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Do game developers play games?

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Picture this: It’s been a grueling day of coding, debugging, and brainstorming. Your mind is filled with character models, story arcs, and that one stubborn bug you just can’t squash. Now, imagine coming home and… diving straight into another game? That’s the daily life for many game developers. Do game developers play games once it’s their job? Does immersion in the world of game creation affect their love for playing them?

The Work-Life-Play Balance

First things first: do game developers play games at all? A recent survey conducted by 8Bit within our LinkedIn gamedev community revealed fascinating insights. Game developers are, at their core, passionate gamers.


A notable 68% of industry professionals confessed they stepped into the realm of game development driven by their passion for gaming, and this passion hasn’t dwindled; they continue to relish their gameplay.


However, 28% admitted that their active involvement in game development has somewhat curtailed their playing time. A chef might love cooking, but that doesn’t mean they whip up five-course meals after a long shift at the restaurant.

Remaining 4%

Interestingly, 2% embarked on this career without being gamers, viewing it purely as a profession, while an identical 2% transitioned from non-gamers to active players after joining the industry.

How Game Designers and Developers Benefit From Playing Games?

Playing games isn’t just a recreational activity for developers; it’s a form of continuous learning. Here’s how they benefit:

Inspiration Galore

Playing different games helps developers get new ideas. It’s a fun way to think outside the box and keep creativity alive.

Keeping Up with Trends

The gaming world changes fast. By playing the latest games, developers can see what’s new and popular, helping them keep their games fresh and exciting.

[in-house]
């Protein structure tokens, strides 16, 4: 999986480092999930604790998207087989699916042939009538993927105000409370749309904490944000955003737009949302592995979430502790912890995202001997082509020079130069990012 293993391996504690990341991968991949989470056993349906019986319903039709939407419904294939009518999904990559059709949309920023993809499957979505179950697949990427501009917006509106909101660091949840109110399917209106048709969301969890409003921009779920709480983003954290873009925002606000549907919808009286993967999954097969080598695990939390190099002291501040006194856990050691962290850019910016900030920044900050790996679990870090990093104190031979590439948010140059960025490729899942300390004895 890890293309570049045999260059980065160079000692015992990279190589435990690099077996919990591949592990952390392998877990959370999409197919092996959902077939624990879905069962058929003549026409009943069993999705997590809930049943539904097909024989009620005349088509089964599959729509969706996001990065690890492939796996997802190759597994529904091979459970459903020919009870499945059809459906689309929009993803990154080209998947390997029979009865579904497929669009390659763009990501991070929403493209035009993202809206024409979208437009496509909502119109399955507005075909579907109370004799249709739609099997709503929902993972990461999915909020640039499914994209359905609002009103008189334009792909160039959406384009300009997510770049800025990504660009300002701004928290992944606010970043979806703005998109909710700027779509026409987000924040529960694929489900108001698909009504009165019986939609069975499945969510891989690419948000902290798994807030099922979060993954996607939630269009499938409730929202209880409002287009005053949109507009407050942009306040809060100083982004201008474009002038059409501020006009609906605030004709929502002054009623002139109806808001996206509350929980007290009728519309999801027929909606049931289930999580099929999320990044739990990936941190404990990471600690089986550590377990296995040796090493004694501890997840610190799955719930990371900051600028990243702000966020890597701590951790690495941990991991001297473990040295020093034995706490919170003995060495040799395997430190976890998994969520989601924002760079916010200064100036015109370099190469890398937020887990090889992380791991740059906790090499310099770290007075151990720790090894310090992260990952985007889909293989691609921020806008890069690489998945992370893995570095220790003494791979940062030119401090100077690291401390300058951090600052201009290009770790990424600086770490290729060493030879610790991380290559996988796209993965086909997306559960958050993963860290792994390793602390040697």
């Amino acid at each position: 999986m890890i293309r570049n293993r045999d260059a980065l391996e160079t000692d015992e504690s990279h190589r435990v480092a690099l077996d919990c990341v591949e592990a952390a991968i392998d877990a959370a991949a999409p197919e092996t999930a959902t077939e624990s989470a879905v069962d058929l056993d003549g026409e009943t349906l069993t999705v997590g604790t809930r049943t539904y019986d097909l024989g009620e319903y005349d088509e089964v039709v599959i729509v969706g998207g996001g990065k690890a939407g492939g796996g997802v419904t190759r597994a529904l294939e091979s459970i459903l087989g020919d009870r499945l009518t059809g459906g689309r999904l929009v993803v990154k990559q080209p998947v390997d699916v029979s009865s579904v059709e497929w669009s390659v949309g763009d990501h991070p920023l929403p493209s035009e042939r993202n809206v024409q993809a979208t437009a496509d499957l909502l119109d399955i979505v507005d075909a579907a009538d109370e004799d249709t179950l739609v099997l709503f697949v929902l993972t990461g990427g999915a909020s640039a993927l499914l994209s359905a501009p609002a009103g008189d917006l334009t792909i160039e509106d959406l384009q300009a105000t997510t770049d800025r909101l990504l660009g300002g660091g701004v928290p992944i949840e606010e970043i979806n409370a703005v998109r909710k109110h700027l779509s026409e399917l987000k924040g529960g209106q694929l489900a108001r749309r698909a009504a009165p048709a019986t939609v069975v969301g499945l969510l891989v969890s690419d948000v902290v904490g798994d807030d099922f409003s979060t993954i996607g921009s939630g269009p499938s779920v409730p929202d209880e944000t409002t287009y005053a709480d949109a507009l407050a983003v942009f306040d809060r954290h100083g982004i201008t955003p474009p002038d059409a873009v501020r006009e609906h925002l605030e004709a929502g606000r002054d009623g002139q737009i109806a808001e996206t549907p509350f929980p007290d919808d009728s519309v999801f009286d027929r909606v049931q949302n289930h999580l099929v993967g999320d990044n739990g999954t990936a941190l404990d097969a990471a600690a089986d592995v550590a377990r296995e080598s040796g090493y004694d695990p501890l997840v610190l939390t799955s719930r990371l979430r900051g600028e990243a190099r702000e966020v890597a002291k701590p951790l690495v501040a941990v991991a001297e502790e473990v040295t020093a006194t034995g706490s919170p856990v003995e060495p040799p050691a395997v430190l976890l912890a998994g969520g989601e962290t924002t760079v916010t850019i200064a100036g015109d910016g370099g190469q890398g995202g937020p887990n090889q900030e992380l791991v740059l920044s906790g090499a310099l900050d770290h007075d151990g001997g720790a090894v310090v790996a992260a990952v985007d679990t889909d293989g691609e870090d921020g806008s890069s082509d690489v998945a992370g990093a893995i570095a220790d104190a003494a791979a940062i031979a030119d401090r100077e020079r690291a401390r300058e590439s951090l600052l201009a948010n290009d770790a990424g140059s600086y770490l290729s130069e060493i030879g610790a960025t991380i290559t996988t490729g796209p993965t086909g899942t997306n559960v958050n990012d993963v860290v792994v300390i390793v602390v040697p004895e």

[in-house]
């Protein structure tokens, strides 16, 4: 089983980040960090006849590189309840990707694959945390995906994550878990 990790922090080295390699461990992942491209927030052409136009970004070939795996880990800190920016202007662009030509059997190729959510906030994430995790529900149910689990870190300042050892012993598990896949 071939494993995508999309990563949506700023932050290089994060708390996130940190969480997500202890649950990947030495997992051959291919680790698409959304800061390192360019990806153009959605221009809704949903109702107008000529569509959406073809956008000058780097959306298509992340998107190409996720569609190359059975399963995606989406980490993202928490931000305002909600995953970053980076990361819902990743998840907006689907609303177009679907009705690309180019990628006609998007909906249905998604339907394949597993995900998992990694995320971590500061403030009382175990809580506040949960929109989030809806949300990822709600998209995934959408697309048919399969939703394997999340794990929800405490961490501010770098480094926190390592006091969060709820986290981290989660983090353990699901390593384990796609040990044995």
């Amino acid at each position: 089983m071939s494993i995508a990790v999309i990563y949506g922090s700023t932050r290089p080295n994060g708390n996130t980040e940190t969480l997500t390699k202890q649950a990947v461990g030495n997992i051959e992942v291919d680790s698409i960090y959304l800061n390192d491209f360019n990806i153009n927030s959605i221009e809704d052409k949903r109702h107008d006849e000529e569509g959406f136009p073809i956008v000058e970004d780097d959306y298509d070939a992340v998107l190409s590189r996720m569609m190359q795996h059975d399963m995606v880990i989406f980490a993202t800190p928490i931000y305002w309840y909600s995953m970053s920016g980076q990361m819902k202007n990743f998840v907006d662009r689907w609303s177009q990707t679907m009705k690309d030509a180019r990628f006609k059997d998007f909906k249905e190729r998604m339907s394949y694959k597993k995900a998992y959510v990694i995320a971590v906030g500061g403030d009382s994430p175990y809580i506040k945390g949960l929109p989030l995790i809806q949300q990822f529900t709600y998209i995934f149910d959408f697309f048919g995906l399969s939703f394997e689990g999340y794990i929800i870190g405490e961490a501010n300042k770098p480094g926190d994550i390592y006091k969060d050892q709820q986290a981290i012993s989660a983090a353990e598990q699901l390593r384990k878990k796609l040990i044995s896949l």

Critique and Analysis

When developers play other games, they can see what works and what doesn’t. It’s a hands-on way to improve their skills and make better games.

It’s like reading for a writer. The more they consume, the broader their understanding and the richer their creations.

Is Playing Games Necessary for Game Developers?

While it’s beneficial, is it mandatory? Not necessarily. A game developer can still be efficient without playing every new title. However, some immersion in the gaming world is beneficial. It helps developers empathize with players, understanding their needs, frustrations, and joys. It’s similar to a car designer occasionally driving different cars to understand user experiences.

Changing Paths, Changing Perspectives

As developers grow in their careers, their relationship with gaming also evolves. Entry-level developers, fresh and eager, might still be in the phase where they play every new title. Meanwhile, senior developers, having seen the ‘sausage being made’ for years, might become more selective, leaning into nostalgia or exploring indie titles that offer something different from their day-to-day.

Rekindling the Flame: What Can Be Done?

For game studios:

Promote Balance:

Encourage a healthy work-life balance. Overworking not only affects developers’ health but also their love for the medium.

Game Time:

Some studios have integrated ‘game time’ into their schedules, allowing developers to play games during work hours to reignite passion and inspire creativity.

Diverse Projects:

Rotate projects, so developers aren’t always working on the same genre they love to play. Variety can prevent professional burnout and keep personal gaming fresh and exciting.

For developers:

Separate Worlds:

Have a separate gaming setup from your work setup. It might sound small, but mentally, it can make a world of difference.

Dive into Different Genres:

If you’re developing an RPG, maybe play a racing game in your downtime.

Reconnect with the Community:

Engage with gamer communities. Their excitement can be contagious and remind you why you loved games in the first place.

Do game developers play games once it’s their job to create them?

Yes, (most) game developers still love to play games. But like any passion turned profession, the relationship becomes more nuanced. As the industry continues to evolve, finding that sweet spot between work, life, and play becomes all the more crucial. After all, at the end of the day, games are all about fun, whether you’re making them or playing them.